Public Expenditure Tracking Tool and Corruption: A case of Tanzania Public Service

Dr. Jason Nkyabonaki
Language
English
Abstract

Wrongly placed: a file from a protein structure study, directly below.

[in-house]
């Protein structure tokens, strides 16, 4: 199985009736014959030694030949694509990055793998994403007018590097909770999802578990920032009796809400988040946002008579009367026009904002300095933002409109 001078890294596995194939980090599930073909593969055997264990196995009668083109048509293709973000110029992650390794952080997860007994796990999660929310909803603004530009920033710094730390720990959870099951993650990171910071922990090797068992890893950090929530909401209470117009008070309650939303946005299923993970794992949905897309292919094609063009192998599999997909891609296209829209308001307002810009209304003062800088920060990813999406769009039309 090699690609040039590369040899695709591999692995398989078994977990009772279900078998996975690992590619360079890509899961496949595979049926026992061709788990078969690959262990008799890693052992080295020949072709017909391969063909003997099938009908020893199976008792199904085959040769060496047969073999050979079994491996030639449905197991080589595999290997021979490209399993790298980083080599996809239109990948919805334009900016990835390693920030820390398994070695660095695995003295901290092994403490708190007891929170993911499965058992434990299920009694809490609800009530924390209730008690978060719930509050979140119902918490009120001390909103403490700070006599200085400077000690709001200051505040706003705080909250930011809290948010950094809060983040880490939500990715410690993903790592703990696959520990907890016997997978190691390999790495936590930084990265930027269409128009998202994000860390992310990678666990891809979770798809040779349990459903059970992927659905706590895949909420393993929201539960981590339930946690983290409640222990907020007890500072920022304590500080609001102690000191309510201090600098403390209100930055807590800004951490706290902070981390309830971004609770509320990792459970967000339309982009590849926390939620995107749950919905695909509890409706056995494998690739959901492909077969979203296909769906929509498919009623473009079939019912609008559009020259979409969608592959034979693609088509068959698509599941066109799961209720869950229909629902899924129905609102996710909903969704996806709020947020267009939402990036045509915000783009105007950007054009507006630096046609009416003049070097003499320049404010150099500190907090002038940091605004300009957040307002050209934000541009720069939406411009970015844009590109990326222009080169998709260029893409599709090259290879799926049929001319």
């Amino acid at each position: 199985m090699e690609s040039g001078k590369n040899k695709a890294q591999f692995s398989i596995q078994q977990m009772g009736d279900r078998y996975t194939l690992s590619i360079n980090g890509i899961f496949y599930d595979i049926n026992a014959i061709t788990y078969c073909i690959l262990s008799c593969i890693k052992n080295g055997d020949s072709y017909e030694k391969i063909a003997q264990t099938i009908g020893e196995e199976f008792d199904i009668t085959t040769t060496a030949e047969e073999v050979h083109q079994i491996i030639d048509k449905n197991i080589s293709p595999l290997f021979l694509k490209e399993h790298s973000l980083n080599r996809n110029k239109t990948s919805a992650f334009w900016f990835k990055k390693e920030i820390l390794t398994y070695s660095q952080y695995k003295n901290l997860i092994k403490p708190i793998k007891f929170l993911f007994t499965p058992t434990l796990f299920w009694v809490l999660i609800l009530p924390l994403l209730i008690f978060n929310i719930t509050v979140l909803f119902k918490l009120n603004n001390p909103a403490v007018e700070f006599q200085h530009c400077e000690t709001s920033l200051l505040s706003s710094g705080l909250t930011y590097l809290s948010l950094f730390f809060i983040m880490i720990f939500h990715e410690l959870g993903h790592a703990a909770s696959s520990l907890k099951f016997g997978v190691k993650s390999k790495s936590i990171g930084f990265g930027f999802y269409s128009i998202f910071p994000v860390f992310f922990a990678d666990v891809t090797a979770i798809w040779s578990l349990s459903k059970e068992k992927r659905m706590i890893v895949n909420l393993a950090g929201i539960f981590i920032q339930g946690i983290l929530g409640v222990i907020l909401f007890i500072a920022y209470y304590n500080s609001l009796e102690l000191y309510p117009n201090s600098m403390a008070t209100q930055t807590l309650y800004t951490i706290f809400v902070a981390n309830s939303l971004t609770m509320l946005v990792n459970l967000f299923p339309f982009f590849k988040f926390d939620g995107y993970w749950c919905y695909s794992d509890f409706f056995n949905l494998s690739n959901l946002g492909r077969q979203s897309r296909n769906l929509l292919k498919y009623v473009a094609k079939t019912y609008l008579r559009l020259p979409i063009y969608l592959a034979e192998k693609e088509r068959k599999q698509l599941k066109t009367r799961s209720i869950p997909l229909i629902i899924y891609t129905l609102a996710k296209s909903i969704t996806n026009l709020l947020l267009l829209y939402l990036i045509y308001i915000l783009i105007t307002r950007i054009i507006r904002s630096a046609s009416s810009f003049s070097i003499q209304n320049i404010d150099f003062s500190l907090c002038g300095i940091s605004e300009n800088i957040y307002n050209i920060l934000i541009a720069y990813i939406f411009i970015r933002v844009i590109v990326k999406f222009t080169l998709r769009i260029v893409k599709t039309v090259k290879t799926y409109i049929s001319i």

Public Expenditure Tracking Surveys (PETS) is one of the proactive and postmortem tool in social accountability to fight corruption in the public service. The tool`s objective is to promote the culture of civil responsibility to follow up for their taxes expenditure by the government in order to realize the value for money. This objective realization requires the culture of political and bureaucratic accountability, freedom of mass media to promote civic voice and above all the participative political culture. The study was conducted to assess the effectiveness of PETS tool in Tanzania from 2015 -2018 following the 5th phase government limiting the freedom of media and the impact of the government law on statistical data sharing from researches not approved by the National Bureau of Statistics on PETS. The study has found out that the two variables have an impact on the effectiveness of PETS. The civil society organizations in frontiers of anti-corruption have been under reversal due to the new statistical law and reduced space of civilian action on the public governance affairs. Also, the majority of respondents were skeptical on the political will to fight corruption amidst limited freedom of the media and the law of statistics of 2018. Hence, the civic power to fight corruption under the current regime is limited and this creates a potential for corruption to be an order of the day in the public service. Therefore, the freedom of mass media, the promotion of a culture of civic responsibility and limiting constitutional powers of power wielders would be a panacea for the PETS tool to be adequately effective and make Tanzania`s public service a corruption free zone.